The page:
Chances are, you’ve seen a shape with three petals, a crossbar ring, and triple stalk. This stylized flower has been used for ornamental or symbolic purposes for almost one thousand years. This illustrious shape’s name? The fleur-de-lis.
Dig into the history of the fleur-de-lis (French for “flower of lily”), and you’ll find out it’s generally associated with French royalty. But like the best stories about kingdoms and monarchs, the fleur-de-lis’s history is little more complicated. The question of its origin has been the subject of a great deal of speculation.
The earliest examples of the fleur-de-lis come from pre-medieval art, but they are so rare and indistinct that some experts even argue that its appearance is simply coincidental. Sources disagree if King Louis VI or King Louis VII was the first French ruler to use the symbol on the country’s coat of arms, but we do know it happened sometime in the 12th century. After several years of continued use in the royal arms of France, the ornament became so associated with the country, people speculated that its name was “fleur de Louis.”
The fleur-de-lis was certainly not an exclusively French royal emblem—it was found in the heraldry of many unrelated families all over Europe during that period. English kings used the symbol on their own coats of arms to emphasize their claim to the throne of France. In Italy, fleurs-de-lis are still used for some papal crowns and coats of arms. Other countries using the emblem heraldically include Serbia and Spain.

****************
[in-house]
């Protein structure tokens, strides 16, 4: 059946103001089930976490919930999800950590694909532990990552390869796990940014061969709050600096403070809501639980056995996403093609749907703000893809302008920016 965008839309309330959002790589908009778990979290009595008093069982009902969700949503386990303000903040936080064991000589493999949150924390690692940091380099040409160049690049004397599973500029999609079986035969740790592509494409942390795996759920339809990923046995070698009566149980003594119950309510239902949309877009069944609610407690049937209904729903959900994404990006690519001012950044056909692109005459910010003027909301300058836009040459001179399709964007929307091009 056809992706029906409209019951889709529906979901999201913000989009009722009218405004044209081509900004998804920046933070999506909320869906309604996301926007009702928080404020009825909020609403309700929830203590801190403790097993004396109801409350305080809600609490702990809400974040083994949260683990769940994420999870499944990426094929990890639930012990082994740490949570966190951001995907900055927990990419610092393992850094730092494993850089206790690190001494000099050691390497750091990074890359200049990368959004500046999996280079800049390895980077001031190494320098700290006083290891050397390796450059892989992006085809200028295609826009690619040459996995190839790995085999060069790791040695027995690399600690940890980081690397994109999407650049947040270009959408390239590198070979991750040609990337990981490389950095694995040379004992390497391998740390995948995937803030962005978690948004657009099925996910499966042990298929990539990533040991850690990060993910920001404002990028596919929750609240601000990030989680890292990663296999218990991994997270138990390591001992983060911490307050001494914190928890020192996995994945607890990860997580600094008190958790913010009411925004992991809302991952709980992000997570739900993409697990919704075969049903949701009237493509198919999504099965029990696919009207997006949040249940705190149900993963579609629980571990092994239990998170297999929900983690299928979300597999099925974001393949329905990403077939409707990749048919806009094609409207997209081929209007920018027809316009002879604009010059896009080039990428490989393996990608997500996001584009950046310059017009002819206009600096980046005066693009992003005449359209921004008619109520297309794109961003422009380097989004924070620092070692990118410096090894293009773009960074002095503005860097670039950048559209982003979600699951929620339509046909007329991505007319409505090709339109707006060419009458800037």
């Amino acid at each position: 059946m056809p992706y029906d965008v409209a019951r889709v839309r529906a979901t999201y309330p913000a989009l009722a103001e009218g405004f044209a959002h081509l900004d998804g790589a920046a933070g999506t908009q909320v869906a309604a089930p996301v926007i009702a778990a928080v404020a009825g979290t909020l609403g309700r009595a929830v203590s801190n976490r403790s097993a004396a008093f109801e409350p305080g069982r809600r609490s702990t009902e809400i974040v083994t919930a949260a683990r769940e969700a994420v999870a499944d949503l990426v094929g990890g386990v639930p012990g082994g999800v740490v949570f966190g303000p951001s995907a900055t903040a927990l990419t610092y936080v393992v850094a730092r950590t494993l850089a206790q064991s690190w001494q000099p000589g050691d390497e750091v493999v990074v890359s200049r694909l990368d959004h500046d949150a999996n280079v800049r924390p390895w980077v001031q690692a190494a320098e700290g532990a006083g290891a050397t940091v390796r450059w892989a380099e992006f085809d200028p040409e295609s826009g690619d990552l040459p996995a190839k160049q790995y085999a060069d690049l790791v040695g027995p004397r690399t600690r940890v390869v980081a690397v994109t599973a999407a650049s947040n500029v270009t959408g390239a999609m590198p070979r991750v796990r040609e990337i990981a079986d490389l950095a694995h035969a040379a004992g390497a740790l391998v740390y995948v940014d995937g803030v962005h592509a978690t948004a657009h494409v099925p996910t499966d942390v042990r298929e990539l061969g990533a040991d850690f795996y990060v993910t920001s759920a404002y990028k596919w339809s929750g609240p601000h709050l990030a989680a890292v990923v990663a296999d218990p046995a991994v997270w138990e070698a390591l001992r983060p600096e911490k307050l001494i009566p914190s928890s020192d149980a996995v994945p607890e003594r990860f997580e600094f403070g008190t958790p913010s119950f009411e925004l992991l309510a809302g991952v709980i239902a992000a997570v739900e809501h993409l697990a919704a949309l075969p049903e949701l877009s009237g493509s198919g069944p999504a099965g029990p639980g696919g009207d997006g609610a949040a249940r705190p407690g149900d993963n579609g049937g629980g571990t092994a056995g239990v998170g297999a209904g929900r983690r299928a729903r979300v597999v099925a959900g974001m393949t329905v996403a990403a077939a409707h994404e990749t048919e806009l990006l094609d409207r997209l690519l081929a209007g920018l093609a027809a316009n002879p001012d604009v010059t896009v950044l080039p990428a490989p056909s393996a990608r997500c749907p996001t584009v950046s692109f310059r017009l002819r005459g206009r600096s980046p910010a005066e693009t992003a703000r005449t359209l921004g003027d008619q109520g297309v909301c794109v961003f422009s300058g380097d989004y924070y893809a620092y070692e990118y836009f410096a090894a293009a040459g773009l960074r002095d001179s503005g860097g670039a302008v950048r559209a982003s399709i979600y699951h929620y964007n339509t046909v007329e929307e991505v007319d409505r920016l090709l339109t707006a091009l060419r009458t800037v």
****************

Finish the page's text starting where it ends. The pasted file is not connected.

In Christian sacred art, the fleur-de-lis has been identified with the Virgin Mary (the flower) and the Holy Trinity (the tri-parted figure). The French believed the symbol to be a gift from heaven to Clovis, the first Christian King of the Franks. Even today the symbol’s resemblance to a spearhead is used in military units, including divisions of the Untied States Army, to identify martial power and strength.
Regardless of its origin or political and religious meaning, there’s no question that the fleur-de-lis has transcended many worlds of design and art. Countless societies have embraced the symbol as part of their own, and the fleur-de-lis has, therefore, stood the test of time. From 18th century French copper milk pail, Louis XV-style settee, or German Biedermeier dining chairs, the fleur-de-lis can adorn on any form and style. The fleur-de-lis is a true style star, immortal to any passing trend.